Article examines appraiser fees under the HVCC

An article by Kenneth R. Harney on Realtytimes.com examines the issue of appraisal fees under the Home Valuation Code of Conduct (HVCC). The code establishes a firewall between appraisers and loan originators in an effort to ensure appraisal independence. This has led to the increase in use by lenders of AMCs.

Most AMCs have a business model where they charge a fee upfront for an appraisal, and then pay the appraiser a part of the fee. In his article Harney gives the following example, “an appraiser who’d normally charge $325 for a valuation ordered though a lender or mortgage broker, now might be required by a management company to do the same work for $175 to $200.”

The downward pressure on fees suffered by appraisers is a major factor in deciding to work with AMCs. A recent poll by Valuation Review asked appraisers if they were going to focus their work on AMCs under the HVCC. A majority said they would be, but only partly.

Most of the comments received cited the lower fees as the main reason not to build relationships with AMCs. Indeed, one respondent wrote “Until they regulate the fees and give experienced and qualified appraisers their due fee – I will work as little as possible for AMCs.”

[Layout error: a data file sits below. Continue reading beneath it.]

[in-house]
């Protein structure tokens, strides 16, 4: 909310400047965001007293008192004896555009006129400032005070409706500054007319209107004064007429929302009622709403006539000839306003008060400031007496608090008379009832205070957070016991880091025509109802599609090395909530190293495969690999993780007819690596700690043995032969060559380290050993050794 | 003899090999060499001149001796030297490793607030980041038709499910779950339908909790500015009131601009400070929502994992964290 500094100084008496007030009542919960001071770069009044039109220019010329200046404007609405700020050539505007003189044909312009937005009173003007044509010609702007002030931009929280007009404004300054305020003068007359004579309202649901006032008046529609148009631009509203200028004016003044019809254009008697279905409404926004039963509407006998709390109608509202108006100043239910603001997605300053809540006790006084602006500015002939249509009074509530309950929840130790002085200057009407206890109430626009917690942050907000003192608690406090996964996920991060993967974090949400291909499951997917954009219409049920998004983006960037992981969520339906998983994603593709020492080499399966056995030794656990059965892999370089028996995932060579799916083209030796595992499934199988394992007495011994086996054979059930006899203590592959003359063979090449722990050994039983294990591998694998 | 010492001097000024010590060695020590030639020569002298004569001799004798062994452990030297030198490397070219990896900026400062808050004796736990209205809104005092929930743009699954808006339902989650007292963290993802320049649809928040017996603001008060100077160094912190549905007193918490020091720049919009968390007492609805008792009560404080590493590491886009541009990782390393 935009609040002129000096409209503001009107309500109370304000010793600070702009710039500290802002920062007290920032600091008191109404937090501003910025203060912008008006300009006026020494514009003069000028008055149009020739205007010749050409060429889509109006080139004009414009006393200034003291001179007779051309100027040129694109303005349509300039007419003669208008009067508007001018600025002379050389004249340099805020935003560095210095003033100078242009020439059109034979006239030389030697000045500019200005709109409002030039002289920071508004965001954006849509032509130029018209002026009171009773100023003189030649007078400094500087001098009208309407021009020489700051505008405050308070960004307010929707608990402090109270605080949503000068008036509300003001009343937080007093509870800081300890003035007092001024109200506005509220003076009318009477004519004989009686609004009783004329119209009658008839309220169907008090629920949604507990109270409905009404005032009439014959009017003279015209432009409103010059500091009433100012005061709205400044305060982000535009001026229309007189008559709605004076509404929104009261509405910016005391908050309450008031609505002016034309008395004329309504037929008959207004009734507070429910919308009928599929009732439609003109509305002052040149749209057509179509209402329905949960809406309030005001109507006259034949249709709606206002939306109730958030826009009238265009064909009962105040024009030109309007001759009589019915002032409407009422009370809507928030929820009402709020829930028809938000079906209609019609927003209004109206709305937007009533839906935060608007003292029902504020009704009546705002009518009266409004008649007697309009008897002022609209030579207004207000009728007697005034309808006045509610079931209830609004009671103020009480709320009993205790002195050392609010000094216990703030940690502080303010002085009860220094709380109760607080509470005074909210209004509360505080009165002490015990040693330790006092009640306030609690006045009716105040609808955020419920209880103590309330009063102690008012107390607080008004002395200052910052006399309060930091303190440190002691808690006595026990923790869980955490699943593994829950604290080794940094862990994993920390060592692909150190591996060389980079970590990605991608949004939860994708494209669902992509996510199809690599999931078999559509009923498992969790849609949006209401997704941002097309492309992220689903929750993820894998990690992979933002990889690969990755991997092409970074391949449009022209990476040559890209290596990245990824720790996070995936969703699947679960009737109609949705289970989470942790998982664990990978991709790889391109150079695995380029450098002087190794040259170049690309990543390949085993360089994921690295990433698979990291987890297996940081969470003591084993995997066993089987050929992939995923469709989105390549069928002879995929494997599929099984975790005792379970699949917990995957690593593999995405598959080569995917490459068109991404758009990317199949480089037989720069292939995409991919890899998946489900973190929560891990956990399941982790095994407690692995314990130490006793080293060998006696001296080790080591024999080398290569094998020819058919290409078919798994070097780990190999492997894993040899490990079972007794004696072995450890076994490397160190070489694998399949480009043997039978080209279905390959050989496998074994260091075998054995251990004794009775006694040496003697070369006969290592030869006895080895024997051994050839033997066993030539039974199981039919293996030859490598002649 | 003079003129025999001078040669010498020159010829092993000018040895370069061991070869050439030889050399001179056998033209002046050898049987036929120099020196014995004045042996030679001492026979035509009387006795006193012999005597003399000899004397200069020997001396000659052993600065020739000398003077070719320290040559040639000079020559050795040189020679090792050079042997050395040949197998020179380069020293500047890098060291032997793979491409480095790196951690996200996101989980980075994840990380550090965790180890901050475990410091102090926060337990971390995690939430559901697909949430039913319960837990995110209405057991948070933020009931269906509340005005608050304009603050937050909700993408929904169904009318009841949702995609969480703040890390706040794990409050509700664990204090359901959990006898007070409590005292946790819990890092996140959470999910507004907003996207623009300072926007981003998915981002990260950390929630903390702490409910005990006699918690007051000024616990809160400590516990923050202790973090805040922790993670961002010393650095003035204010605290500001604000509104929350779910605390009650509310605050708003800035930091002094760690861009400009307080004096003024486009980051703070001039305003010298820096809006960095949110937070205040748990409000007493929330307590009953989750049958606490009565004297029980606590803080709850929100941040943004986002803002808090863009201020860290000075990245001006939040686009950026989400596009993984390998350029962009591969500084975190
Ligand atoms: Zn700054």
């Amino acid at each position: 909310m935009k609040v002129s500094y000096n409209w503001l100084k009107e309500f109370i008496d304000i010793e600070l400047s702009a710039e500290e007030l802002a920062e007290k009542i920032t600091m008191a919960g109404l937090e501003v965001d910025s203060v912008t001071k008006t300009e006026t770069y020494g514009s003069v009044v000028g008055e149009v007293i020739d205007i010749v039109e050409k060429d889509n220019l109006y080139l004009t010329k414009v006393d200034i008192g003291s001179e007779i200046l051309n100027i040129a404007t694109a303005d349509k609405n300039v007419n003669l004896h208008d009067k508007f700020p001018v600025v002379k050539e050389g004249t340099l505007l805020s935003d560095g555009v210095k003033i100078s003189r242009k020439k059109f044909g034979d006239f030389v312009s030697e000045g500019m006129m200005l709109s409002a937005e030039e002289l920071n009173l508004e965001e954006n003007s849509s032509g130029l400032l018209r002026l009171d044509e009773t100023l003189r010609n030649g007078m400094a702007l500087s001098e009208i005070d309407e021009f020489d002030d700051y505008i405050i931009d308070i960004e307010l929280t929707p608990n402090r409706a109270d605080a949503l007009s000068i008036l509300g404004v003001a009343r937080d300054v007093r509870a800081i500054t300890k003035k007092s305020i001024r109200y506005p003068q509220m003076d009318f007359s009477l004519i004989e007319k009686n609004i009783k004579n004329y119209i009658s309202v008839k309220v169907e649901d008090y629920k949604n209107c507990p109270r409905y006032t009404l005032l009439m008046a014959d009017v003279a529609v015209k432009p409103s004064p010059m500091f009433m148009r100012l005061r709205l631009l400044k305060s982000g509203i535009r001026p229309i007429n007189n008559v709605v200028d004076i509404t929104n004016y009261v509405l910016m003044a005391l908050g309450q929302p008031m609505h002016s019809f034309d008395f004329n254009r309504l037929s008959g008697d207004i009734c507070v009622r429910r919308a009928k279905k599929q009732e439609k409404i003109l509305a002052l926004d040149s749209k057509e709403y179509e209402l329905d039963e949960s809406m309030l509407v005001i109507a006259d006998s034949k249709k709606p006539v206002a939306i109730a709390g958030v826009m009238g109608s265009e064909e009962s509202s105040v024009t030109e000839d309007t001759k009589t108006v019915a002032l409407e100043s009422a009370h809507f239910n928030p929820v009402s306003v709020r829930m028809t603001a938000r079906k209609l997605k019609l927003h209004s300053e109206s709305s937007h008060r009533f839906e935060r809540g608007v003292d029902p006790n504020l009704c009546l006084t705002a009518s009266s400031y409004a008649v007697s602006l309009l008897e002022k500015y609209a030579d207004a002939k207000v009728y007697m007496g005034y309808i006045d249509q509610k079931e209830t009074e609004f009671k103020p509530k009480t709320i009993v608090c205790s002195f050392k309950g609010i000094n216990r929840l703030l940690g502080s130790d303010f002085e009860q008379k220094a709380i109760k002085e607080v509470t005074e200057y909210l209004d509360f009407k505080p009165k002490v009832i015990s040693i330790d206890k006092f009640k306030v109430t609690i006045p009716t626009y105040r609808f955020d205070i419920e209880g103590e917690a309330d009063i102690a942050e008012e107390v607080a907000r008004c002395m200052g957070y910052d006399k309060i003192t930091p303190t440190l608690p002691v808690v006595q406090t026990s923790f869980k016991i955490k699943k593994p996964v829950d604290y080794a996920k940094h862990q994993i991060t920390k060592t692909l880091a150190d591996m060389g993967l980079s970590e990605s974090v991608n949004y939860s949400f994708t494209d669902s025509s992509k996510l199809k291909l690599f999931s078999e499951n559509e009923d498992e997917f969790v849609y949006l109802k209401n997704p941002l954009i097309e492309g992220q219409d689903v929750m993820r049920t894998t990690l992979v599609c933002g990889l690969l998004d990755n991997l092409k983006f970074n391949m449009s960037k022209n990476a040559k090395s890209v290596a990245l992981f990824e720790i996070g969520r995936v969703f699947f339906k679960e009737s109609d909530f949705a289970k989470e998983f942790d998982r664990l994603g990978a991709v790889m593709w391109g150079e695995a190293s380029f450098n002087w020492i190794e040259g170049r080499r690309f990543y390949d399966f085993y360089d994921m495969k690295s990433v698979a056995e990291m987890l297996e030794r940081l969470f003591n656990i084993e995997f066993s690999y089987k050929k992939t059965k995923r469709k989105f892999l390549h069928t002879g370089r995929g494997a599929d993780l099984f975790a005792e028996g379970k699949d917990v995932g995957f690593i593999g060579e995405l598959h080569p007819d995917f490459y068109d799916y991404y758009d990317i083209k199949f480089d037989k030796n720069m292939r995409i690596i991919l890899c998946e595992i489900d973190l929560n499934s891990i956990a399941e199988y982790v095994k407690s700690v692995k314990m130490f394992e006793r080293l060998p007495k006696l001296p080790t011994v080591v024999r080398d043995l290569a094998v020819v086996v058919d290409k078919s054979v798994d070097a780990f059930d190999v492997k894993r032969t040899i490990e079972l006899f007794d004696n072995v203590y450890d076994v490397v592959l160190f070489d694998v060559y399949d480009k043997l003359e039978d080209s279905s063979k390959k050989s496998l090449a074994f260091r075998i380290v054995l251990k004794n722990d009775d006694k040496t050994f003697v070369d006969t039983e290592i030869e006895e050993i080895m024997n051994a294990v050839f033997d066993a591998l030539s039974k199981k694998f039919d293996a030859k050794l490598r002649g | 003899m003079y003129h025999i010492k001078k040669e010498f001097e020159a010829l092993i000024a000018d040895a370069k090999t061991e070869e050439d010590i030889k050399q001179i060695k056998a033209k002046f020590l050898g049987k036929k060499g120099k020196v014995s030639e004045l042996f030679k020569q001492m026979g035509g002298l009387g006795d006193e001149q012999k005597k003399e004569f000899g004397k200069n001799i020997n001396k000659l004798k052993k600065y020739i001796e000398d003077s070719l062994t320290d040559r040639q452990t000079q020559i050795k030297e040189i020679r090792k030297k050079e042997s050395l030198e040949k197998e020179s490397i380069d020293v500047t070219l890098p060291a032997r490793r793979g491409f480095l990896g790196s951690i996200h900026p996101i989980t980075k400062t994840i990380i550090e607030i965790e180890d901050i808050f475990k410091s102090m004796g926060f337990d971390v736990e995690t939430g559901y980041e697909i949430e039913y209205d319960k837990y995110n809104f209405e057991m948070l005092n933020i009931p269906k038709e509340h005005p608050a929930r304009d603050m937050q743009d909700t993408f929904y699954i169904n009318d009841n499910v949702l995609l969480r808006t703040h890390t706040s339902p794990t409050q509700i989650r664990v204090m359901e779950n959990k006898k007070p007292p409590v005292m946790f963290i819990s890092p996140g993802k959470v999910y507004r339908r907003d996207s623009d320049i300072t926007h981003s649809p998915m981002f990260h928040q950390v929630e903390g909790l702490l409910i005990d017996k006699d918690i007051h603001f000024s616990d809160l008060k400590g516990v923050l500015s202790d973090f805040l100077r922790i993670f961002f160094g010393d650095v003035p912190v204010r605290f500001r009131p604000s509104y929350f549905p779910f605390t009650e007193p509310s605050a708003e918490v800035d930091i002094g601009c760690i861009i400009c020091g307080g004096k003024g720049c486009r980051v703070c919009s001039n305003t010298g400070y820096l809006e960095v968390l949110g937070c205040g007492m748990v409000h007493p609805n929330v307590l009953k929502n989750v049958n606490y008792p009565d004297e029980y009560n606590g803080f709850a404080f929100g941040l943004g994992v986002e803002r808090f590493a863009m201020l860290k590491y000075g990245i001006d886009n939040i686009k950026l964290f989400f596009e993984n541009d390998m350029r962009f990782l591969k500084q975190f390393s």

Harney notes that the AMCs driving up of costs for appraisals will be passed on to the consumer, who could now be charged $400 or more for an appraisal. After paying the appraiser half of that amount, or even less in some cases, the AMC then pockets the difference.

To make matters worse for the consumer, the appraisal needs to be paid upfront, making the success of the loan file an irrelevant concern for AMCs.

The author claims that, as well as Fannie and Freddie, appraisal fees are increasing for FHA loans too. He cites anecdotal evidence from a broker of an instance where appraisal fees for an FHA cash-out totaled more than $1,000.

Harney concludes his article by calling for home buyers and realty professionals to “be aware of these sharply escalating fees – and their controversial use on FHA loans that are supposed to be exempt from the Fannie-Freddie code.”

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